The Employee Retention Tax Credit (ERTC), originally a part of the Coronavirus Aid, Relief, and Economic Security (CARES) Act in March 2020, was created to encourage businesses to retain employees during the COVID-19 pandemic. Congress later expanded and extended the ERTC to apply to eligible wages through the end of 2021. However, the Infrastructure Investment and Jobs Act (IIJA), signed by President Biden on November 15, 2021, retroactively ends the ERTC as of September 30, 2021, one quarter earlier than anticipated, unless the employer is a recovery startup business.
On December 6, 2021, the IRS issued guidance (Notice 2021-65) providing clarity on how taxpayers should pay back any taxes for 4th quarter 2021 that they are no longer eligible for along with how to avoid penalties. As a result of this retroactive termination and new guidance, employers may need to review their payroll tax compliance to make sure it conforms with these changes.
What is the ERTC?
Prior to the enactment of the IIJA, the law allowed a 70% credit on up to $10,000 in eligible wages per employee per quarter for all of 2021 if an employer met certain criteria. As a result, an eligible employer could receive up to $28,000 in credits per employee for the year ($10,000 quarterly wage max x 70% x 4 quarters). The IIJA terminates this credit program on September 30, 2021 except for recovery startup businesses.
Who is still eligible for the ERTC in Q4?
A recovery startup business is defined as any employer that:
- Began carrying on a trade or business after February 15, 2020, and
- Had average annual gross receipts of less than $1 million.
If an employer meets these criteria, they are still eligible for the ERTC in 4th Quarter 2021, up to the $50,000 startup business credit maximum. If not, the ERTC is no longer available for wages paid by that employer after September 30, 2021.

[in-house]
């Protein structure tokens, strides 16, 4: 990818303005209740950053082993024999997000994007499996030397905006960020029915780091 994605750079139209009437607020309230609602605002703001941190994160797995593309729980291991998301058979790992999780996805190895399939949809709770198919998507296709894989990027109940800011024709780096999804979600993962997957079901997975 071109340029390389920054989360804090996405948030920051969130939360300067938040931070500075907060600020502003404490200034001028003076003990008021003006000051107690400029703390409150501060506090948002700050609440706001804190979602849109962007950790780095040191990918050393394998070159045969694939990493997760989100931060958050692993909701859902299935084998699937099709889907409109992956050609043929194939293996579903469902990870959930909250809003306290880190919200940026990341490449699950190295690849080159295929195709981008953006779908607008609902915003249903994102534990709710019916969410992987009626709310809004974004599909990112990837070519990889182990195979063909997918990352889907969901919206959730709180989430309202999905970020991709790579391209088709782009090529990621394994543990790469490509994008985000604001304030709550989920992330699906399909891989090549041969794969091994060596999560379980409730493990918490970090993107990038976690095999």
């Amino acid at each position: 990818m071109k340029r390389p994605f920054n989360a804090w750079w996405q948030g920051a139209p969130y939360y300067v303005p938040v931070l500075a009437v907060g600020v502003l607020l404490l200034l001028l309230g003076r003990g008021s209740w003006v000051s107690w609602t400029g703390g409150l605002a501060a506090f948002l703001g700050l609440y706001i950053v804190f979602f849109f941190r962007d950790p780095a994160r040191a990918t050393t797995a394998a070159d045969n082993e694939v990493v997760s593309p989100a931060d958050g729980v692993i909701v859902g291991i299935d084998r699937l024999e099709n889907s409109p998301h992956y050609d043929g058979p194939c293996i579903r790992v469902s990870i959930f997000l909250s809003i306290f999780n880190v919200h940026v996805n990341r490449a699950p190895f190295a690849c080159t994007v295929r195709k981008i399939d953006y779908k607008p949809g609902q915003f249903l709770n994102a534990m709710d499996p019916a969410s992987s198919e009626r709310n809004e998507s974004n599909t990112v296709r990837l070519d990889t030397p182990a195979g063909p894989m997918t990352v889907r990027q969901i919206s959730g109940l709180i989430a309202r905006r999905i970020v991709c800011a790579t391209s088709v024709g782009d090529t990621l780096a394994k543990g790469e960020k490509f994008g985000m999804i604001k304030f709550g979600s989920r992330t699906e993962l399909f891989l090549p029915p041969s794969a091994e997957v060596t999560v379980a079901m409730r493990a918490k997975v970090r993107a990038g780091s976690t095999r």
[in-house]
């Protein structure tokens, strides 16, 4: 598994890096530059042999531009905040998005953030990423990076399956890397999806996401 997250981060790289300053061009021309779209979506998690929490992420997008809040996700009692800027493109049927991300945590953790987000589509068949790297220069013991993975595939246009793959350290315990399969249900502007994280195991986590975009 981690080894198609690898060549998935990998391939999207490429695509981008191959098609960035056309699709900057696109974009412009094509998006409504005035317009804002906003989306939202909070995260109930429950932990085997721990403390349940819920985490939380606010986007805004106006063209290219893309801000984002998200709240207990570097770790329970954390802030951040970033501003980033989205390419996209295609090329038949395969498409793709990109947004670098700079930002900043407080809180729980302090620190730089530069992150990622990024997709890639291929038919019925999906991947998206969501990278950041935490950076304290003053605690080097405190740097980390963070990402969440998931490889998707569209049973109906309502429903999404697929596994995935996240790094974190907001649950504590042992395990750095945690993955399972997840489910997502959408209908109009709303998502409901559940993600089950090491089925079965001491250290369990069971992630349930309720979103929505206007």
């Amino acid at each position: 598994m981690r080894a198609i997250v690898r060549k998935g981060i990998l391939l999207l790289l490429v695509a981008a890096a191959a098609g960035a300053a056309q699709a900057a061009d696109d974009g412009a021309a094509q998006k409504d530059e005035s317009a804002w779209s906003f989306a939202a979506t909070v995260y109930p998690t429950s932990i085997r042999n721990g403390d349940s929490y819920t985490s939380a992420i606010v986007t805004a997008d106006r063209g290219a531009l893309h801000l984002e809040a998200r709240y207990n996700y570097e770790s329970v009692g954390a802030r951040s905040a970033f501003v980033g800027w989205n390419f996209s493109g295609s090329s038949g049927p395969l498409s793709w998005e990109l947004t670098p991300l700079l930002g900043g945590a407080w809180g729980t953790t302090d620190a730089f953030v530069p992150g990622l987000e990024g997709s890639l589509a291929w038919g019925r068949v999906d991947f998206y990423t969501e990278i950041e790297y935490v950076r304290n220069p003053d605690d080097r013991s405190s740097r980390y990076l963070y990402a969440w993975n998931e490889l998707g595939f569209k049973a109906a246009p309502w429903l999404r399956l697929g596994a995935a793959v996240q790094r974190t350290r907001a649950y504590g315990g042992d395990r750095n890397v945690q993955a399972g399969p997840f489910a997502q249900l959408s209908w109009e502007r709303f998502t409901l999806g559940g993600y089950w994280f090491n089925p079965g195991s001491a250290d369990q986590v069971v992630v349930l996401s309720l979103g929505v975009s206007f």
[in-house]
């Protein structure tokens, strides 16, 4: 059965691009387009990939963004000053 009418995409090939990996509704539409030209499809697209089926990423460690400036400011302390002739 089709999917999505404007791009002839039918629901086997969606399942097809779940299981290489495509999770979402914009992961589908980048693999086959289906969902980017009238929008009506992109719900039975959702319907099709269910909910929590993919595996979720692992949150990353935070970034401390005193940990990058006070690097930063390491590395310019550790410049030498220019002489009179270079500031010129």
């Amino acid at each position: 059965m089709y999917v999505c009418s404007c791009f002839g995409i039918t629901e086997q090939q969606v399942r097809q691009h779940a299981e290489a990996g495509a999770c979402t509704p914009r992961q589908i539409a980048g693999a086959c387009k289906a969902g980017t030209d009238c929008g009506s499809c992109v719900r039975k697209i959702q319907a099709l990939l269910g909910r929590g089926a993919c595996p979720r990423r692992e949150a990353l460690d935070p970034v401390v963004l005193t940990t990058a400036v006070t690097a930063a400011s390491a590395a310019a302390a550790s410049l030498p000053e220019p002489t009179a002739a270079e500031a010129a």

Do I need to pay back any taxes for Q4?
The IRS issued guidance (Notice 2021-65) providing clarity on how taxpayers should pay back any ERTC taxes for 4th quarter 2021 that they are no longer eligible for and how to avoid penalties. The guidance consists of two parts depending on if 1) the employer received an advanced payment of the ERTC via Form 7200 or 2) the employer reduced their EFTPS deposits in anticipation of the ERTC.
- Employers that received advance payments of the ERTC for wages paid in 4Q 2021
These employers will avoid failure to pay penalties if they repay those amounts by the due date of their applicable employment tax return that includes the fourth quarter of 2021, i.e. January 31, 2022 – due date of the 2021 4Q 941.
- Employers that reduced employment tax deposits anticipating the ERTC in 4Q 2021
These employers will not be subject to a failure to deposit penalty for federal tax deposits retained on or before December 20, 2021 if all the following apply:
- The employer reduced its deposits consistent with the rules in Notice 2021-24, i.e. anticipated receiving the ERTC;
- The employer deposits the retained amounts on or before the relevant due date for wages paid on December 31, 2021, regardless of whether the employer actually pays wages on that date. Deposit due dates will vary based on the deposit schedule of the employer.
- The employer reports the tax liability resulting from the termination of the employer’s ERTC on its employment tax return or schedule that includes the period from October 1, 2021 through December 31, 2021, i.e. files their 2021 4Q 941 properly.
It’s important to note that the IRS will not waive failure to deposit penalties for employers, other than recovery startup businesses, if they reduce deposits after December 20, 2021 for wages paid during the fourth quarter.
Finally, if an employer does not qualify for relief under Notice 2021-65, the IRS will consider reasonable cause relief if the employer replies to a notice about a penalty with an explanation.
Find out if your business is eligible for the Employee Retention Tax Credit.
Due to the IRS ERTC moratorium, Anders will no longer be accepting new ERTC clients until the IRS issues additional guidance related to this moratorium and the options available to affected businesses. Learn more about the IRS’s ERTC moratorium.All Insights